Seven WNY judges among 45 statewide to hear thousands of expected Child Victims Act cases
At 12:01 a.m. Wednesday, the one-year window of opportunity opened for many child sex abuse plaintiffs who were unable to pursue litigation under the statute of limitation. Under the Child Victims Act, victims up to the age of 55 now have 12 months to sue their alleged abusers or the institutions that employed them. On day one, judges throughout New York State were expected to see thousands of new cases filed.
Where e-filing is allowed, attorneys were ready to file their first lawsuits just after midnight. Elsewhere, county clerk's offices were preparing for a busy morning.
"I think there will be thousands of suits filed statewide," said New York State Supreme Court Judge Paula Feroleto, who is an administrative judge in New York State's Eighth Judicial District, covering eight counties in Western New York.
Of those thousands of cases, the Eighth Judicial District is anticipating about 500 cases within Western New York.
Statewide, 45 judges have been designated to hear Child Victims Act cases. Twelve of those judges are in New York City. In the Eighth Judicial District there are seven. Feroleto, when asked how judges were identified and recruited to handle Western New York cases, explained she first went to Judge Deborah Chimes, who handles the district's asbestos cases, because of her experience in cases involving numerous litigants and case management orders.
Chimes, according to a news release issued by the New York State Unified Court System, will receive cases in both the Seventh and Eights Judicial Districts.
As it was stated in the news release: "While the case is in the pretrial phase, it will also be assigned to a parallel alternative dispute resolution (ADR) track, as appropriate, to one of the designated judges for resolution by settlement. If the case is unable to settle, it will eventually be assigned to a designated judge for trial."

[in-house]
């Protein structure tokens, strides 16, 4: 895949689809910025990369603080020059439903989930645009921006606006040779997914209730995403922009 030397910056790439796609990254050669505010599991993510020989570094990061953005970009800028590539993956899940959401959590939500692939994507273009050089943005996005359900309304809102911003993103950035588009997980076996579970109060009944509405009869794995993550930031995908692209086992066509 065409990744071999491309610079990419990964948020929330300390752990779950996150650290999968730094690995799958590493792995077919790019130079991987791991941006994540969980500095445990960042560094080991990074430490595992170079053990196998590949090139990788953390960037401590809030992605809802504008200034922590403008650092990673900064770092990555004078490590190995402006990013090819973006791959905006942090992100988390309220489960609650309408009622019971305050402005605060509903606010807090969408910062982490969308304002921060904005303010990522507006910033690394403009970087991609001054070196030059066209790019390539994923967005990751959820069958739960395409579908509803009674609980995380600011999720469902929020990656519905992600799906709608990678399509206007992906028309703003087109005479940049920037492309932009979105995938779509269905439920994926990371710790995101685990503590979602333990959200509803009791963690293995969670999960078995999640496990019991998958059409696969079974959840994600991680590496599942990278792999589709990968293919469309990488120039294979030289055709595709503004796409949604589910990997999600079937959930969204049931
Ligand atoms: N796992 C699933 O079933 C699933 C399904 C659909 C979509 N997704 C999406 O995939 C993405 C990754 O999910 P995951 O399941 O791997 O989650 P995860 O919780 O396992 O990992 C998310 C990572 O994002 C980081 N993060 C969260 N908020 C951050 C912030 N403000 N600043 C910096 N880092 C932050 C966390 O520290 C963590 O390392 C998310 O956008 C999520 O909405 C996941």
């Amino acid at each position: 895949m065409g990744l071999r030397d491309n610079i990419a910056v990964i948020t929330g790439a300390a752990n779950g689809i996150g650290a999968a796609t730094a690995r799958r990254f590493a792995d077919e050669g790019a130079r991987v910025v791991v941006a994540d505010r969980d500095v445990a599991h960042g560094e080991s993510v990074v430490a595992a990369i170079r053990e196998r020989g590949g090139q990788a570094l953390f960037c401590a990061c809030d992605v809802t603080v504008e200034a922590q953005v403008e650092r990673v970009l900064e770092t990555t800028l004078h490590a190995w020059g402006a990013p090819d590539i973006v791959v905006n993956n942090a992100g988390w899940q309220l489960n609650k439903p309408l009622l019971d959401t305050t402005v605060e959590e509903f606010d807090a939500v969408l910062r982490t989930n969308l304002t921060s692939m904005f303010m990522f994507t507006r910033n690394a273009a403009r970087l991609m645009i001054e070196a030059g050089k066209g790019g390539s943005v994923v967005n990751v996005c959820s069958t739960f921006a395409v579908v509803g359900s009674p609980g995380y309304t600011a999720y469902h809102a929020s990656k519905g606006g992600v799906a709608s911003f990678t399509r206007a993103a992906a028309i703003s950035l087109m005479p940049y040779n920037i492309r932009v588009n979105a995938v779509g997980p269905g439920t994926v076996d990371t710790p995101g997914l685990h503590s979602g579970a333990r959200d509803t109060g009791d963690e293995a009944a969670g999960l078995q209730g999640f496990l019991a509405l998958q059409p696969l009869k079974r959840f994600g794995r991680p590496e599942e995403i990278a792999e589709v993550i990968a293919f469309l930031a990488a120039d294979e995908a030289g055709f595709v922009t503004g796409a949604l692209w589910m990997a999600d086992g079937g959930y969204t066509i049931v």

The first cases may go before judges by early to mid-September, according to Feroleto. There will be no extra hands hired to manage the additional cases but Feroleto tells WBFO local judges will be ready to handle the workload.
"I would liken it somewhat to when we had the foreclosure crisis and we had literally thousands of extra filings for the foreclosures," Feroleto said. "You sort of look at your resources, decide where they can best be used. It's like a game of chess, and try to reallocate them as best as you can."
Judges have been issued guidelines to keep cases on schedule. Each case will require a preliminary meeting within 30 days after a judge is assigned, followed by mandatory conferences every 60 days after. Upon the first preliminary hearing, the goal is to complete discovery within a year and begin the trial shortly after. Older revisited cases will be given preference when scheduling begins.
In cases when a plaintiff wishes to maintain anonymity, files may be claimed without using the victim's name. In e-filings, according to Feroleto, the caption may be redacted and allowed to stay that way upon a judge's order. In these cases, plaintiffs may remain anonymous even after the case is resolved.
While child sex abuse accusations against the Catholic Church have dominated news coverage, back cases are certainly not exclusive to that religious institution. Cases are anticipated in other religious denominations and faiths, sports organizations, school districts, scout organizations and other institutions where adults and children are in close - and sometimes private - contact. This raises a question whether there are potential conflicts of interest for some judges who may have ties to any of these organizations, and whether it will make judicial assignments more difficult.
"We have tried to identify some of the conflicts already," Feroleto said. "Of course, as they come up, if the judge has a conflict they will recuse and it will go to another judge. We have enough judges that we should be able to get to a judge that doesn't have a recusal issue on a case."